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Movie trailer mechanics: GODZILLA 2014 = good, INTERSTELLAR = bad

Posted on December 20th, 2013
Posted on December 20th, 2013

by Coop Cooper

Trailers, or ‘sneak previews’ as they used to be called, are effective for advertising an upcoming film. Ranging from thirty seconds all the way up into four minutes, trailers edit together key parts of the film in order to give the prospective audience a sample of what they will be seeing if they decide to (hopefully) pay to see the whole feature. Everyone is familiar with them but there are a few things about trailers many people don’t know about unless they are intimately linked to the business (or read a bunch of movie blogs)…

One of the biggest complaints about trailers is that they show too much and spoil the best parts of movies. Younger movie-goers might be shocked to learn that trailers of the past used to show and spoil nearly everything in an entire movie. As recent as the 1980’s, trailers routinely showed every important moment in the film since spoilers weren’t a major concern. It wasn’t until the 1990’s that Hollywood started being more careful about showing spoilers, mostly due to twisty-films like M. Night Shyamalan’s “The Sixth Sense” which relied on keeping its twists secret in order to be effective. Since then, Hollywood has been more careful especially with comedy films because they eventually learned if the funny parts aren’t ruined, people are more likely to recommend it to others. For an example of how previews used to spoil films, look up the trailer for “The Abominable Dr. Phibes” on YouTube and you’ll see that every major moment in the film is shown except for the very end, which thankfully is far too good to spoil.

Hollywood also uses shorter ‘teaser trailers’ to generate early excitement for films that are several months or even a year from being released. A fantastic example is the teaser trailer for the new “Godzilla” remake which releases in May but shows only a few extremely tense moments, a lot of destructive aftermath and a brief-yet-chilling reveal of the monster at the end. With the release of the film only five months away, the timing is perfect and effective. Better yet, YouTube the “Alien” (1979) or “Terminator 2: Judgment Day” (1991) teaser trailers and you’ll see how effective they can be without showing any of the actual film at all… A lost art I wish Hollywood would bring back.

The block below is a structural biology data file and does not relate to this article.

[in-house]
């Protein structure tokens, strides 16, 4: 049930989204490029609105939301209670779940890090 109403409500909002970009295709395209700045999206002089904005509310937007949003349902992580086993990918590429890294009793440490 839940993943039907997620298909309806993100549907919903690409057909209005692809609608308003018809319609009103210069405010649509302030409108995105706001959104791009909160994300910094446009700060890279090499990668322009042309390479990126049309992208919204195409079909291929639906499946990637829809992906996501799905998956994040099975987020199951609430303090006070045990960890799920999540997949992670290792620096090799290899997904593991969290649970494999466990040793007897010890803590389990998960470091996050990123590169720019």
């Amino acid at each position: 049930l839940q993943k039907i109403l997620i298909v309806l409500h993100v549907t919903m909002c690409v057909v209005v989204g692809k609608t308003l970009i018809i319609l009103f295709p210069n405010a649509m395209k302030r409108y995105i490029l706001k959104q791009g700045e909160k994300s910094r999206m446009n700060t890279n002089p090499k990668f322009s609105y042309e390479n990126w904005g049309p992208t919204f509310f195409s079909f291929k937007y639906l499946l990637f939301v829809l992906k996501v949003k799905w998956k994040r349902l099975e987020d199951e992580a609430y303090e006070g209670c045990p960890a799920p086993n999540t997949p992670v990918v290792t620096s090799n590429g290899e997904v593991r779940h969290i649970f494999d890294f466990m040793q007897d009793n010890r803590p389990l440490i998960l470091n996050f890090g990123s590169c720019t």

Some teasers completely miss the mark by showing uninteresting footage and airing it too late or too early before the film’s release. An example of a teaser done wrong is the newly released short trailer for Christopher Nolan’s scifi film “Interstellar” which shows nearly two minutes of old stock footage of the NASA program and a few seconds of Matthew McConaughey driving a truck as he voices over a dull speech about how capable humans are of surpassing our limitations. Given Nolan’s record, I have little doubt it will be an excellent film but it is a whole year away from releasing, making the underwhelming teaser seem premature and pointless.

Thanks to the internet, the ‘red band’ trailer has made a comeback after becoming nearly extinct at the end of the Drive-In era. Red band trailers are signified by the red (instead of green) introductory preview screen, warning that explicit, R-rated content will appear in the actual trailer. These no longer screen before films in modern theater chains but with the internet being the Wild West of media distribution, studios can easily release a red band trailer online to advertise to those who want to see how the newest horror or raunchy comedy film will be pushing limits. The internet also allows for the release of extras and additional footage as well as spoilers reported by people who have read the script or seen the full movie already. In the age of the internet, movie secrets don’t exist.